Captive movement gains momentum
Self-financing risk makes more sense than ever at a time of increased volatility and uncertainty across the corporate P&C landscape says Vincent Barrett, MD of captive and insurance management at Aon
Anecdotally, there’s been an uptick in captive use, with parents increasing their captives’ retentions or limits on existing cover, while captives are also said to be expanding into new lines of business. Is that your experience?
Yes, we are seeing captive owners becoming increasingly prepared to retain larger portions of their traditional property and casualty risks. We are also seeing clients grapple with emerging risks and considering the captive as a platform from which to build a risk financing strategy.
The results of Aon’s 2021 Captive Benchmarking Survey revealed a 73% increase in premium retentions since 2018, with significant increases in the utilisation of captives for what can be considered the more traditional risk types (including a steep 361% increase in property damage/business interruption).
Globally, we have seen a pronounced increase in captive programmes supporting more flexible employee benefits (EB) schemes, going above and beyond the coverage limitations in the market. Market capacity and pricing are driving this change, which is in addition to companies with active diversity and inclusion programmes looking for wider coverage than is available as standard in the commercial market. We expect to continue to see greater use of captives in this area to provide more uniformity of EB cover across multinational organisations.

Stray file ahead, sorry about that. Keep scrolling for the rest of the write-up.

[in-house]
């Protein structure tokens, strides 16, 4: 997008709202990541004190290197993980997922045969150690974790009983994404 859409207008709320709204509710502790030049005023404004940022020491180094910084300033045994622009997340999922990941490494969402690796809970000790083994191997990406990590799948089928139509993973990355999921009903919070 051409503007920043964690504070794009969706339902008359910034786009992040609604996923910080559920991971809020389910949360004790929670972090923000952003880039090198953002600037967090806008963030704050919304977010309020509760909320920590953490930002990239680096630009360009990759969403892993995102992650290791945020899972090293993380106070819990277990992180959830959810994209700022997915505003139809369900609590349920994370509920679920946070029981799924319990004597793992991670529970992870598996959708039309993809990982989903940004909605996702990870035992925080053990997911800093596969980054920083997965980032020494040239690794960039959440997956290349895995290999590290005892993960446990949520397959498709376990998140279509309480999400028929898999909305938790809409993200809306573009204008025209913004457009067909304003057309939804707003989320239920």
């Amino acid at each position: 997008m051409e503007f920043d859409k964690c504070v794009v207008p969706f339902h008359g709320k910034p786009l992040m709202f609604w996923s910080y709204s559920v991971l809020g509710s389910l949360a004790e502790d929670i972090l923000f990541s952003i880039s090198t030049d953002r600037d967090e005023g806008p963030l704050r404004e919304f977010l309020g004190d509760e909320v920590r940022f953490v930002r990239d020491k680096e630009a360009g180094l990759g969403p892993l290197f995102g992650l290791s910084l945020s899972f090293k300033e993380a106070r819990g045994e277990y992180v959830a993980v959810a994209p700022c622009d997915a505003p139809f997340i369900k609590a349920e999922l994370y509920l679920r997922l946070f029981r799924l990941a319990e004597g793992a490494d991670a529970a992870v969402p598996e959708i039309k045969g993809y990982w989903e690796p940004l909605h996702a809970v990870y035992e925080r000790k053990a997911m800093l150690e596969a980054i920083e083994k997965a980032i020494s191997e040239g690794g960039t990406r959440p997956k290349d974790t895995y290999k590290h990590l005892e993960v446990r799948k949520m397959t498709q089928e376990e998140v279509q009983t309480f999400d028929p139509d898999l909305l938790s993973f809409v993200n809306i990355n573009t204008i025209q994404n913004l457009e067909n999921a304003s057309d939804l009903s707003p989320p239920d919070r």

What about new uses?
Alongside more traditional risks such as property damage/business interruption and general liability, numerous organisations are innovating and using their captives to support their risk management strategy for several hard-to-place or emerging risks, like cyber and environmental. Increased interest in captive utilisation for ESG is observable as companies become more familiar with their trading impact on the environment and their ability to reduce this impact.
In addition to sharp increases in environmental liability (up 400% since 2018), the associated ESG risks have led to conversations around ‘green captives’ and the potential for captives to play a part in the financing of transition and litigation risks, and to invest assets into ESG funds to align the captive strategy with that of the parent company.
These trends are representative of the new forms of volatility that organisations are facing and, consequently, the ways in which captive utilisation is evolving. Cyber is another line that has hardened significantly. Our data shows that during the last five years, cyber has seen a 650% increase in captive premium. This is also a trend that we expect to continue throughout 2022 as the cyber insurance market continues to be turbulent.
How is the risk landscape changing? What are the forces at work?
The risk environment within which multinational organisations operate is undergoing an unprecedented rate of change, which will have direct implications on how their captives operate.
The continued digitalisation of the global economy and the reliance on technology as a business enabler, the global pandemic and its numerous effects on how companies operate and trade, the battle for talent, the volatile geopolitical landscape in addition to climate change and the recognition of the importance of ESG in how businesses operate, have all created significant volatility challenges for organisations.